Robert Motherwell, ‘Gauloises with Scarlet No. 1’, 1972, Dedalus Foundation

This collage initiated an extended series in which the deep blues of the torn Gauloises cigarette packages are set against brilliant red painted grounds. When several of these are seen together they have an effect similar to musical themes and variations: the different positions of the blue papers create effects similar to ways in which the rhythmic and chordal variations in musical compositions can be played against the “ground” of a figured bass. Such variations in the visual equivalents of tempo, chordal structure, rhythmic juxtaposition, and even melodic placement of forms were to become one of the most striking characteristics of Motherwell’s collage series during the following years.

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Marilyn and Charles Baillie

About Robert Motherwell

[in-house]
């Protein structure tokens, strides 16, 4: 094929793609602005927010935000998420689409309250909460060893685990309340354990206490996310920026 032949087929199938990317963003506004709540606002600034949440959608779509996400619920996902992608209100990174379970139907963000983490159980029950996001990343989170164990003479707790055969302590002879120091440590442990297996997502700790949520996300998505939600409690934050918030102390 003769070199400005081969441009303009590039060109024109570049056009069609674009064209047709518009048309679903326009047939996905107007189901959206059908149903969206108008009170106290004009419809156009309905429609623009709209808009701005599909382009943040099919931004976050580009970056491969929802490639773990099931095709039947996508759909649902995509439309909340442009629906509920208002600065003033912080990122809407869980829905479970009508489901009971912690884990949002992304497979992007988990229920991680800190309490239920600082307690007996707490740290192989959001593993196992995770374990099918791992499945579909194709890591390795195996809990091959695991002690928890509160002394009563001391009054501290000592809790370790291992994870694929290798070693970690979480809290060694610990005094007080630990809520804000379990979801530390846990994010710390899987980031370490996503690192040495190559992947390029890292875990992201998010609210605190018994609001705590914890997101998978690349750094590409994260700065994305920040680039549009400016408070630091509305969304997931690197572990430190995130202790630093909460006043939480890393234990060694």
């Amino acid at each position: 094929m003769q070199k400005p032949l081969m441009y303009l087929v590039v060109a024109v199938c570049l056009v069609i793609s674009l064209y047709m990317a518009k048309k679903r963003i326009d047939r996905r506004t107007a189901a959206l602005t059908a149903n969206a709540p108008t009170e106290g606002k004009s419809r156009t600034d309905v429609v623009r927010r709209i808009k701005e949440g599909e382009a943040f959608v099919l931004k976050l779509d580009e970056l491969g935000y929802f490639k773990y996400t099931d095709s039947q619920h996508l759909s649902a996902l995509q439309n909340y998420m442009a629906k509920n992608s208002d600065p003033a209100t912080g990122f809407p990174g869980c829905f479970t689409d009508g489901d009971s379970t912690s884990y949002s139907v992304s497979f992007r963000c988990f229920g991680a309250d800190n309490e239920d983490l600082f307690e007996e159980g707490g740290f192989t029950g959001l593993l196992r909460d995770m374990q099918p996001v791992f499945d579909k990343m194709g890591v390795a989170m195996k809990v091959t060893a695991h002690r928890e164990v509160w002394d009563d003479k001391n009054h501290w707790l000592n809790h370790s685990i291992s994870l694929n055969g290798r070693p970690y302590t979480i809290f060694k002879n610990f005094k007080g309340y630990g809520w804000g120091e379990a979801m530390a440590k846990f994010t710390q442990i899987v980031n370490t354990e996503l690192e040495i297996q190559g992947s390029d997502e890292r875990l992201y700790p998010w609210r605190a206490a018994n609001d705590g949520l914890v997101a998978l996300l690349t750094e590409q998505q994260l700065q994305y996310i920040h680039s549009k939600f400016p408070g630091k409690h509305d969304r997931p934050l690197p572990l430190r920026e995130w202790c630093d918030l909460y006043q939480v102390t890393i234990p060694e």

Alongside Jackson Pollock, Mark Rothko, and Willem de Kooning, Robert Motherwell is considered one of the great American Abstract Expressionist painters. His esteemed intellect not only undergirded his gorgeous, expressive paintings—frequently featuring bold black shapes against fields of color—but also made Motherwell one of the leading writers, theorists, and advocates of the New York School. He forged close friendships with the European Surrealists and other intellectuals over his interests in poetry and philosophy, and as such served as a vital link between the pre-war avant-garde in Europe and its post-war counterpart in New York, establishing automatism and psychoanalysis as central concerns of American abstraction. "It's not that the creative act and the critical act are simultaneous," Motherwell said. "It's more like you blurt something out and then analyze it.

American, 1915-1991, Aberdeen, Washington, based in New York and Greenwich, Connecticut